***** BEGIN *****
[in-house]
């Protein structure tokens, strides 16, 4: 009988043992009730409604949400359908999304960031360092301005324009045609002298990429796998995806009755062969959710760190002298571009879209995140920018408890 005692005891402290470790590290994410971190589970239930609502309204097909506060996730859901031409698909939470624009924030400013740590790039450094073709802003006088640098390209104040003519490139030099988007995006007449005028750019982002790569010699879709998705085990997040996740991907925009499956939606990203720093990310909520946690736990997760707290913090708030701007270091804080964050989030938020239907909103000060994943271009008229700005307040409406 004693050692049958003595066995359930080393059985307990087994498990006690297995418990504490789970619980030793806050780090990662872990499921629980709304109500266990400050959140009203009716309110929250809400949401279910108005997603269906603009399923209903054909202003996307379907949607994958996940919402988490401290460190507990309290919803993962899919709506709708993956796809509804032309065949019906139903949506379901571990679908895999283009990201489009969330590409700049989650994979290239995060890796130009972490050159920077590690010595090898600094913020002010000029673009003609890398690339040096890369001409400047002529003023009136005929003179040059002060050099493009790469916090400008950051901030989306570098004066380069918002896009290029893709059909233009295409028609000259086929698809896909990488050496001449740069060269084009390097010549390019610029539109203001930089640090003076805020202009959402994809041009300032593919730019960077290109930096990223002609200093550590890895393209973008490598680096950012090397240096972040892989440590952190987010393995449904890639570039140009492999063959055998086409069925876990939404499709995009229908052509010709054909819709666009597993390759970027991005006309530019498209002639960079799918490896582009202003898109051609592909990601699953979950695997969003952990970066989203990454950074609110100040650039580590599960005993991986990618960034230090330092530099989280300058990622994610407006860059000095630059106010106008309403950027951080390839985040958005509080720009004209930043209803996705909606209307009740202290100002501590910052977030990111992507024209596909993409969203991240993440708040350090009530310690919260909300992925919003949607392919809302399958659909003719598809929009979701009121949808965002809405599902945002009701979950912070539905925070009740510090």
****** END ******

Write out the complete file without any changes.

[in-house]
């Protein structure tokens, strides 16, 4: 009988043992009730409604949400359908999304960031360092301005324009045609002298990429796998995806009755062969959710760190002298571009879209995140920018408890 005692005891402290470790590290994410971190589970239930609502309204097909506060996730859901031409698909939470624009924030400013740590790039450094073709802003006088640098390209104040003519490139030099988007995006007449005028750019982002790569010699879709998705085990997040996740991907925009499956939606990203720093990310909520946690736990997760707290913090708030701007270091804080964050989030938020239907909103000060994943271009008229700005307040409406 004693050692049958003595066995359930080393059985307990087994498990006690297995418990504490789970619980030793806050780090990662872990499921629980709304109500266990400050959140009203009716309110929250809400949401279910108005997603269906603009399923209903054909202003996307379907949607994958996940919402988490401290460190507990309290919803993962899919709506709708993956796809509804032309065949019906139903949506379901571990679908895999283009990201489009969330590409700049989650994979290239995060890796130009972490050159920077590690010595090898600094913020002010000029673009003609890398690339040096890369001409400047002529003023009136005929003179040059002060050099493009790469916090400008950051901030989306570098004066380069918002896009290029893709059909233009295409028609000259086929698809896909990488050496001449740069060269084009390097010549390019610029539109203001930089640090003076805020202009959402994809041009300032593919730019960077290109930096990223002609200093550590890895393209973008490598680096950012090397240096972040892989440590952190987010393995449904890639570039140009492999063959055998086409069925876990939404499709995009229908052509010709054909819709666009597993390759970027991005006309530019498209002639960079799918490896582009202003898109051609592909990601699953979950695997969003952990970066989203990454950074609110100040650039580590599960005993991986990618960034230090330092530099989280300058990622994610407006860059000095630059106010106008309403950027951080390839985040958005509080720009004209930043209803996705909606209307009740202290100002501590910052977030990111992507024209596909993409969203991240993440708040350090009530310690919260909300992925919003949607392919809302399958659909003719598809929009979701009121949808965002809405599902945002009701979950912070539905925070009740510090």